Kissing Bug

Rhodnius prolixus

The dry season ends
with an abrupt deluge.
We run for a three-
walled hut at the edge
of a pasture, crowd in
under the tiled roof
until someone spots
the kissing bugs, vectors
of Chagas disease,
crouched in a crack
in the adobe, distinctive
patterning like a miniature
African mask with abstract
features & a net for teeth,
the real face little more
than a syringe. I come
close for a better look
& they back up slowly,
legs bent, poised
as prizefighters. And
knowing their fondness
for human blood
sucked from the thin skin
of lips & eyelids,
unwilling to find out
if they only prey
on sleepers, we decide
instead to brave the rain
& pitch camp a hundred
yards off. That night,
sleep is elusive:
a plague of frogs has just
emerged from estivation,
their temporary coffins
dissolved into mud
& primordial lust. I stand
in the darkness listening
to that thunder of need,
pulling my unfiltered
cigarette’s cherry
almost to my lips.

Boqueron, Honduras, 1995

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9 Comments


  1. Oh Dave, this is going to be a gem of a book. Just been to look at the ‘body’ of work, mounting up nicely now. Nothing there that’s not enormously inspirational to one who draws. (Or cuts lino-blocks. You do know I’m planning the images as relief prints don’t you? Really inkily impressed into the paper. Would love to see the whole thing , text as well, digging deep into the paper in the way that only printing from blocks and letterpress can achieve. Lovely to run the fingertips over. Maybe deckle-edged hand-made paper, handsomely textured in any raking light, and a cover with grosgrain ribbons to fasten, title stamped along the spine in a silvery pewter, the boards lined in papers block-printed with nautilus shells. Mmmm. I think I need to do this soon!)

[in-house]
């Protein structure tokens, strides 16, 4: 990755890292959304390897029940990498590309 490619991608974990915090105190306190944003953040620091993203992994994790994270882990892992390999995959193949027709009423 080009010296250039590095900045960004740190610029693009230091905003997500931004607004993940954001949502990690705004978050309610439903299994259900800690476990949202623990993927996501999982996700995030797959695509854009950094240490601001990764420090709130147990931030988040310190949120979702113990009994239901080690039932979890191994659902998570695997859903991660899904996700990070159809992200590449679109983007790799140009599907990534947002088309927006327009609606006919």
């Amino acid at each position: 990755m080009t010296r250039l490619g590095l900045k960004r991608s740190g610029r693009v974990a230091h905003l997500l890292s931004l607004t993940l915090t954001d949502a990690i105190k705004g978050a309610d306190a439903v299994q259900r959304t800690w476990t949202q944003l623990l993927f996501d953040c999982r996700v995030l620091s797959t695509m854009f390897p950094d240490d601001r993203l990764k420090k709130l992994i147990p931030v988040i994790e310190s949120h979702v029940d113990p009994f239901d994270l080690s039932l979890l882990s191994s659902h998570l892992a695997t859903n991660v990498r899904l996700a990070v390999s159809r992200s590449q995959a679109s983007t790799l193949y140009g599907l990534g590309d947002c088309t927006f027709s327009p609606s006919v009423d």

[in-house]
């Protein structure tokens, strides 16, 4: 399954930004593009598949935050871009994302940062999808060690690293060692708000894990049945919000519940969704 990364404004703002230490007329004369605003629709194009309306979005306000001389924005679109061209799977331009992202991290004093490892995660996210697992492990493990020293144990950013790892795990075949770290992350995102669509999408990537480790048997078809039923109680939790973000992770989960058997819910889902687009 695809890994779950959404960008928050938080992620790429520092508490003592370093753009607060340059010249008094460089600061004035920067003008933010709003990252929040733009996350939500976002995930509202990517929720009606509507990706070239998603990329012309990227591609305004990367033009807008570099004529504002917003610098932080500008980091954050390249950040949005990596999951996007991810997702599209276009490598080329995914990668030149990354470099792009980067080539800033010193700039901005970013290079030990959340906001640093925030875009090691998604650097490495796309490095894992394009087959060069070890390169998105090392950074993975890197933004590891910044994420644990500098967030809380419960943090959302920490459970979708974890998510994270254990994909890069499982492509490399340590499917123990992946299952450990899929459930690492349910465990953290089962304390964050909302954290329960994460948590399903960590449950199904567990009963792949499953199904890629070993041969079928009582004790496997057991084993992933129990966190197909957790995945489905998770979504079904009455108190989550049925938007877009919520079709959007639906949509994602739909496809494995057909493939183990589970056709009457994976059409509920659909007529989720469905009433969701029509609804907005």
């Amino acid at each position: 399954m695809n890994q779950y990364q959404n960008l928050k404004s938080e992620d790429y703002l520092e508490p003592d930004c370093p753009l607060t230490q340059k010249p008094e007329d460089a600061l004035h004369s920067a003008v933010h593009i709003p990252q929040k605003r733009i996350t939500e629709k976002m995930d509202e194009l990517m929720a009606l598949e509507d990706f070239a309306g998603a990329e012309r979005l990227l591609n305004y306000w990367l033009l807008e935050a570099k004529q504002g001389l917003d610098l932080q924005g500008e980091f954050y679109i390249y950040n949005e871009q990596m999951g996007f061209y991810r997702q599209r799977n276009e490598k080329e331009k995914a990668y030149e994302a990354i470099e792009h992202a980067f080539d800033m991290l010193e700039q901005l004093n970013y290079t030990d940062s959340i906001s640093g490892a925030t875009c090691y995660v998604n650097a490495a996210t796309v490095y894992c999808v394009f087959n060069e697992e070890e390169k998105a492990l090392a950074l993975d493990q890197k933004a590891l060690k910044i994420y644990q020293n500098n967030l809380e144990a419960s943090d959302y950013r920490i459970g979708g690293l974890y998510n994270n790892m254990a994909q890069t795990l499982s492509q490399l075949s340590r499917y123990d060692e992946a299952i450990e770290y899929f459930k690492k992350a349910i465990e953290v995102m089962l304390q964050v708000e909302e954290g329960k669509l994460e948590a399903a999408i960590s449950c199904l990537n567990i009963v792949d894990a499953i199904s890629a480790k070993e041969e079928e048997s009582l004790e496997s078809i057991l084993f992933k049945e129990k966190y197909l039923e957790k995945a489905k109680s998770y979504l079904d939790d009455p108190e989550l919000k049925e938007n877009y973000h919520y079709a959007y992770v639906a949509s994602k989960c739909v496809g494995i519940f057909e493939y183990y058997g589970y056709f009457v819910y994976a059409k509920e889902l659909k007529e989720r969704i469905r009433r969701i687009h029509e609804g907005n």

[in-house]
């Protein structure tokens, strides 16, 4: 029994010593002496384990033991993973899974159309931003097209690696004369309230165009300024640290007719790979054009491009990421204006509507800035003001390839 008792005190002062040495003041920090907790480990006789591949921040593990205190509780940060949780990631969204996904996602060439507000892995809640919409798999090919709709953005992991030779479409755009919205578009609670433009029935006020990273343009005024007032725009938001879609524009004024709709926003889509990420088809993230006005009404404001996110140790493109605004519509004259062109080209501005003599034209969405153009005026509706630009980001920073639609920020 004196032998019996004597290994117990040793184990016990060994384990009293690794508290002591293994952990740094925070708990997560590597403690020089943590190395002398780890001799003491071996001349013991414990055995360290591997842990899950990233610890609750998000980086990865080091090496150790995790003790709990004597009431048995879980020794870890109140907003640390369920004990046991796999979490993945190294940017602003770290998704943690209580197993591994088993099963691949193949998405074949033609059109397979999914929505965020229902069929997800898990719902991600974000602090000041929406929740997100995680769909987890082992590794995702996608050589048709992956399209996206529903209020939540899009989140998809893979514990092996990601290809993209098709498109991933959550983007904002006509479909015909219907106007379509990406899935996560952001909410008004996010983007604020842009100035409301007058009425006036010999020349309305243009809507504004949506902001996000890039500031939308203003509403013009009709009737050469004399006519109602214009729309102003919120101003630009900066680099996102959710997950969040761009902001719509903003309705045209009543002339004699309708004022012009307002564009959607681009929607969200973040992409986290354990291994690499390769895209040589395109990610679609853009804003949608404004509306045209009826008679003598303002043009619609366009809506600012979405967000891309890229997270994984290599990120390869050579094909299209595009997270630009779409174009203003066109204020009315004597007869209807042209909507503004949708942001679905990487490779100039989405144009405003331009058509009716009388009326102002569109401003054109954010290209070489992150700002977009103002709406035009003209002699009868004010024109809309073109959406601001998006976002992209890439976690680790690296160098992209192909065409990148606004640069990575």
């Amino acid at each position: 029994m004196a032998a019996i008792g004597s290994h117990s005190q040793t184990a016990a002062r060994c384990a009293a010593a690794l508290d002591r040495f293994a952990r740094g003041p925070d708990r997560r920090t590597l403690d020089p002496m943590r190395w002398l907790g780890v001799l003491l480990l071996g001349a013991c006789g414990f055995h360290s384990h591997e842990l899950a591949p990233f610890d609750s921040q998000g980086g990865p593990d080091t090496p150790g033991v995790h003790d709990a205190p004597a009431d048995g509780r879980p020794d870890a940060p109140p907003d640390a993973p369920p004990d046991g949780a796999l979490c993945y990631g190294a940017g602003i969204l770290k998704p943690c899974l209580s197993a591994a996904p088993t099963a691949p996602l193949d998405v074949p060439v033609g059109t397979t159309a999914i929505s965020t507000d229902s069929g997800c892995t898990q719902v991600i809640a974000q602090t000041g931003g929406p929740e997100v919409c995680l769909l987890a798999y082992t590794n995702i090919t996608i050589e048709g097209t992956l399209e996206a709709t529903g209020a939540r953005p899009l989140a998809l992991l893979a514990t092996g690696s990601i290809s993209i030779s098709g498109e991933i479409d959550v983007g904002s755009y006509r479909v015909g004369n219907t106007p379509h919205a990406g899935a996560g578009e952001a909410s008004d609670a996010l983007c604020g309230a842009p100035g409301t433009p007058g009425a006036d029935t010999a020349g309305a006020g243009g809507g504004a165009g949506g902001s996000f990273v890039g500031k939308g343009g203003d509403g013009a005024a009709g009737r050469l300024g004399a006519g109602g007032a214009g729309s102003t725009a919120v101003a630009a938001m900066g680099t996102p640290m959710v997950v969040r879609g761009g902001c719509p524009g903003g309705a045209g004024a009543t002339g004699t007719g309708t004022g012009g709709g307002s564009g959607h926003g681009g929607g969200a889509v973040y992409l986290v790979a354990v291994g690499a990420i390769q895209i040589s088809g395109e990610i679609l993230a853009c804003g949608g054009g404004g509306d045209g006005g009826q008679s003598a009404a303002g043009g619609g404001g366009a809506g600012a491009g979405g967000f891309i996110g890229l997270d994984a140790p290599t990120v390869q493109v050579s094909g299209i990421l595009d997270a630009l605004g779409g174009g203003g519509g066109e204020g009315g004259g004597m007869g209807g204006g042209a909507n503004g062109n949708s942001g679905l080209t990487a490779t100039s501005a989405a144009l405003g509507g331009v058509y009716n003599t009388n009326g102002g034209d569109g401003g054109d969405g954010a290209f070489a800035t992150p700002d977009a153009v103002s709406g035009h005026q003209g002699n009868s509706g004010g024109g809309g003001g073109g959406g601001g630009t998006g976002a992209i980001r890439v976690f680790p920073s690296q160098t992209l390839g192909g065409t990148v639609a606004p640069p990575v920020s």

So many good things in the above, not least

    ‘a plague of frogs has just
    emerged from estivation,
    their temporary coffins
    dissolved into mud
    & primordial lust. ‘

    That rewards on so many levels. If I were an actor I would just go around all morning reciting it to anyone who’d listen. The meaning and the construction are so pleasurable to play with, the sounds… vowels and consonants… beautifully arranged in the complex miracle that is language. And the last line makes me smile with sheer, unalloyed delight.

    Reply

    1. Clive, I’m really pleased that you like these poems so well, and I love your conception of the book. How many more poems would you like? I know you originally proposed something quite small, but now that this poem breaks so dramatically with the pattern previously established of focusing solely on the creature, I think I’ll have to write at least half a dozen more to restore balance. Of course, you wouldn’t necessarily have to include every poem in the series, either.

      Reply

    1. (Can’t remember if it was Steve or his friend Sam who spotted the Rhodnius prolixus.)

      Reply

      1. Don’t laugh too hard…I missed the comma in the italicized line at the end…. I thought that someone named “Boqueron Honduras” wrote it in 1995! Note to self: Increase font size on page. lol

        Seriously…this is another favourite.

        Reply

        1. Sounds like someone needs a new prescription. :)

          I self-published a chapbook of Honduran poems (both my own, touristic poems, and a selection of poems by Hondurans, translated with Steve’s help) in 1996, but as you can imagine I’m not terribly fond of those poems now. This one is completely new, though I did mention those frogs in an earlier piece. I’ve also inadvertently fictionalized, telescoping two days into one: the frogs didn’t start calling until our second night at that campsite. Fortunately, I didn’t check my journal until after drafting the poem! Sometimes a faulty memory is a great asset.

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